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Twentieth Sunday after Pentecost, October 26, 2014

In the name of God the Source of who we are, God the Example of how we should love, and God the Presence with us now. Amen.

To tell the truth, it's been a tough week at my house: broken-off ends of bones, torn ACL in both legs, pain and disability. My friends had it worse, however: emergency open-heart surgery and potential amputation of feet, breast cancer metastasized to the brain, spinal fluid leak no one can explain or fix, frequent loss of consciousness no one can explain or fix, sudden loss of a job without warning, and there's more. Is your week looking pretty good to you right now?

In the middle of tough times...that's where it’s absolutely essential that we tell the truth, especially about God. You see, when you're going through some stuff, people will try to "help" you, with cute little internet slogans and platitudes about a plan for your life and -- worst of all -- lots of advice about what you've done wrong to deserve such suffering.  The word for that advice involves farm animals, and I ought not use it in church.

What I will do is try to tell the truth, and hope you are able to hear it with a love for truth in your heart, because this will not be easy.  First, bad stuff happens; it comes with life in this world. No matter what the Prosperity Gospel folks may tell you, living good and clean does not guarantee you freedom from disaster, sorry.

Second, it is not the bad stuff that matters. What matters is how we respond, and the criteria for responding are three: faith, hope and love. 

Faith. It takes courage to trust God when times are tough, especially when we face the ultimate transition, for ourselves or for those who matter to us. But God understands broken hearts: God’s heart has been broken many times, and God knows to send evidence that we are cared for, that a future is possible, and that gives us hope…a hope that is always, always justified. So, even if our hands are shaking and our tears are falling, we will ourselves to trust God, and we watch for the signs and wonders that point us to the future and its hope.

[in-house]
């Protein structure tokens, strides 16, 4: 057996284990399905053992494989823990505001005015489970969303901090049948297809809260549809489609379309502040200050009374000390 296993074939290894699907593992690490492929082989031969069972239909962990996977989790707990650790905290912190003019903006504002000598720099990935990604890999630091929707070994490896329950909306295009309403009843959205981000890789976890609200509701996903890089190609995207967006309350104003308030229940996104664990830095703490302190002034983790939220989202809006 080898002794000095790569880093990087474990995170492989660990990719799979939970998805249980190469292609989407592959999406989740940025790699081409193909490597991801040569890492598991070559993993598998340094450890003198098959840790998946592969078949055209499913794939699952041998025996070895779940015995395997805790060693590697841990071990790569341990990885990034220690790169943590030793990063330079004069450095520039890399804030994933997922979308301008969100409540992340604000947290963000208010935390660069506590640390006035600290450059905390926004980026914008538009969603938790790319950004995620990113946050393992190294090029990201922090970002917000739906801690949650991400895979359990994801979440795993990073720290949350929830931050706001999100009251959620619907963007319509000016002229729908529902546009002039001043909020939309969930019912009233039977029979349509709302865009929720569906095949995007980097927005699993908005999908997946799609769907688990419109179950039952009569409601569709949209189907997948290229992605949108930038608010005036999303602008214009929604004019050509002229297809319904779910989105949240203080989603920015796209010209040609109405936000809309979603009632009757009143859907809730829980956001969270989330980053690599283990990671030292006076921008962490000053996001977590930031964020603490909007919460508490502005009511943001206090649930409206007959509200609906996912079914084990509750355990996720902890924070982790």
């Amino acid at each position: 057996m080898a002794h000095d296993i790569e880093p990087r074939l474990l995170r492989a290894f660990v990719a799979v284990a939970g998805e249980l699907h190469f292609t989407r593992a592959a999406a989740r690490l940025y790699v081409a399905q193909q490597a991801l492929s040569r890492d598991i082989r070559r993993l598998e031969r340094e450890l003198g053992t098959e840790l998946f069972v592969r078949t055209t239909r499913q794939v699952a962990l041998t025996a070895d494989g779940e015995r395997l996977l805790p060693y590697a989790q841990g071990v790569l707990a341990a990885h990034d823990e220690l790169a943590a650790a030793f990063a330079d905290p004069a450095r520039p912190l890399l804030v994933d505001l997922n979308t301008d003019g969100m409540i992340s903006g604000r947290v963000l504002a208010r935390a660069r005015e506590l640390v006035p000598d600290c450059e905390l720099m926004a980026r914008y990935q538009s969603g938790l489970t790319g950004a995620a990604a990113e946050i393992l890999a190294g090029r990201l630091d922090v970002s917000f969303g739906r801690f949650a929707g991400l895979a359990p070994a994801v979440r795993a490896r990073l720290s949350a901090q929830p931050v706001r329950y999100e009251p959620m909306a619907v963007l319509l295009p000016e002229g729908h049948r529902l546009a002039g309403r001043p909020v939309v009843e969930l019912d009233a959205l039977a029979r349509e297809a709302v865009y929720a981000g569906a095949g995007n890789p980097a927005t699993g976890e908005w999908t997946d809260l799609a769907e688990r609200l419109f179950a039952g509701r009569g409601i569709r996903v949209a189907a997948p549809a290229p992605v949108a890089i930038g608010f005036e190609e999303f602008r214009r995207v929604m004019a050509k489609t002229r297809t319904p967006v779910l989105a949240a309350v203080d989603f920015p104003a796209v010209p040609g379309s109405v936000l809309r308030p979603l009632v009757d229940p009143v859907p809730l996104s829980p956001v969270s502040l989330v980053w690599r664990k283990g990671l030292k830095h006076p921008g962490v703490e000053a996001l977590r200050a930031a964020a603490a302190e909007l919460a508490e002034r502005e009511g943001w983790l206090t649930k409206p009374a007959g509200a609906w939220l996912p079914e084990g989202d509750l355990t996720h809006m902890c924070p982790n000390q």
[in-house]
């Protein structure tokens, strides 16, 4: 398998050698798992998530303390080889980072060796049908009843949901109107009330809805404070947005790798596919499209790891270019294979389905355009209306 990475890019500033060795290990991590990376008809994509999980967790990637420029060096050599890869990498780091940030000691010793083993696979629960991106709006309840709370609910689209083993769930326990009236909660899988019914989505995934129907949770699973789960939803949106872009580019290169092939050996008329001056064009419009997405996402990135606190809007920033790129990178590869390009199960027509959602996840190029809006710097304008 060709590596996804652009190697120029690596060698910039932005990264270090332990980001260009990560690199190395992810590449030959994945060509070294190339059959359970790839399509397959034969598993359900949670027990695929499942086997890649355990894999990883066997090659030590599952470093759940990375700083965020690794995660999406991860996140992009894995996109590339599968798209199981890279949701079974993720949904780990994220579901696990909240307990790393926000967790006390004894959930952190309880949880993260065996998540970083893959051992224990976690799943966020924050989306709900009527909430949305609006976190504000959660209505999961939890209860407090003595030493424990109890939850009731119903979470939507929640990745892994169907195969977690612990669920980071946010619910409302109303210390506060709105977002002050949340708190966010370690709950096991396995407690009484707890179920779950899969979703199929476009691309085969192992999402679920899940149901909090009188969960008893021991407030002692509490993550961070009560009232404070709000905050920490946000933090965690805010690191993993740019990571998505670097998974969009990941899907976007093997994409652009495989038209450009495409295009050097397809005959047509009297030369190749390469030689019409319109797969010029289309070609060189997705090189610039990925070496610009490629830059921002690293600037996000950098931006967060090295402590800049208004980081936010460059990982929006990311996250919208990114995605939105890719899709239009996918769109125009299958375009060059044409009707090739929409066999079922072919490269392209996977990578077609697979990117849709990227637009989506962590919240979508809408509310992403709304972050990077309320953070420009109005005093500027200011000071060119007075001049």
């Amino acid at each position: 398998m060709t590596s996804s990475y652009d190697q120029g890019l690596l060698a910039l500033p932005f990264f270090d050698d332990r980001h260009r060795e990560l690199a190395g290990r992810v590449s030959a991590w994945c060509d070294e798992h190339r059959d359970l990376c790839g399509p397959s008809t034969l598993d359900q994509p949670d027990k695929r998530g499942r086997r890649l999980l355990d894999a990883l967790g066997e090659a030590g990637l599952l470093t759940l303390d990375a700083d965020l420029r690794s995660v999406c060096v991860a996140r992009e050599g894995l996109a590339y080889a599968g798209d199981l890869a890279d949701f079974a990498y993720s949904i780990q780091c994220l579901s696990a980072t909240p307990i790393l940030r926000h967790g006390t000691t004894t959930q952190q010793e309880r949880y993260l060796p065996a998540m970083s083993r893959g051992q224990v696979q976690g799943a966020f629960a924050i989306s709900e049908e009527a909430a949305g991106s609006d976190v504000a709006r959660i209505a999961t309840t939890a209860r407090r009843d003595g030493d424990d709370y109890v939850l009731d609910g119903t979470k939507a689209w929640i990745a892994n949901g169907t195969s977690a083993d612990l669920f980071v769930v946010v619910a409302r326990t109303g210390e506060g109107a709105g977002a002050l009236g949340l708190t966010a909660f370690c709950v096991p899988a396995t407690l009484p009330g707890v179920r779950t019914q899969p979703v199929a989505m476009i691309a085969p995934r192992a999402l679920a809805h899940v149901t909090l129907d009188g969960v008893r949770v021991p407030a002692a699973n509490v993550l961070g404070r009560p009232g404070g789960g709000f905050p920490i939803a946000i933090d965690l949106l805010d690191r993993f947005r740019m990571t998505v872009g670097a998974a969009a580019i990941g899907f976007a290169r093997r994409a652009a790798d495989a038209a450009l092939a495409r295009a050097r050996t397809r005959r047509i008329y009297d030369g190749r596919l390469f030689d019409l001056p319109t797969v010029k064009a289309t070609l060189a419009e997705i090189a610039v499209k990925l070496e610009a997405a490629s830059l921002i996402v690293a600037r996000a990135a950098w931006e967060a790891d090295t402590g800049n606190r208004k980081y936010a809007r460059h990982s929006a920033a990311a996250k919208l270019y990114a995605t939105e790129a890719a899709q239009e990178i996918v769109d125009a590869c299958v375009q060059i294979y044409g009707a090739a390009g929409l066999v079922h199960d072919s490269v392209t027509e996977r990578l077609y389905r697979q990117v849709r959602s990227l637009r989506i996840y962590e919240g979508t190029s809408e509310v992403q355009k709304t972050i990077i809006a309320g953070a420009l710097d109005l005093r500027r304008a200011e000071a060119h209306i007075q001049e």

Think of the legal term called justifiable reliance.  The more times we rely on God, the more things we trust to God’s mercy, the more we find that God is in fact trust-worthy.  That’s the truth.

Here’s the truth told by the great Frederick Buechner, after his child had received a horrible diagnosis. He writes:

"I remember sitting parked by the roadside once, terribly depressed and afraid about my daughter’s illness and what was going on in our family, when out of nowhere a car came along down the highway with a license plate that bore on it the one word out of all the words in the dictionary that I needed most to see exactly then. The word was TRUST. What do you call a moment like that? Something to laugh off as the kind of joke life plays on us every once in a while? The word of God? I am willing to believe that maybe it was something of both, but for me it was an epiphany. The owner of the car turned out to be, as I’d suspected, a trust officer in a bank, and not long ago, having read an account I wrote of the incident somewhere, he found out where I lived and one afternoon brought me the license plate itself, which sits propped up on a bookshelf in my house to this day. It is rusty around the edges and a little battered, and it is also as holy a relic as I have ever seen."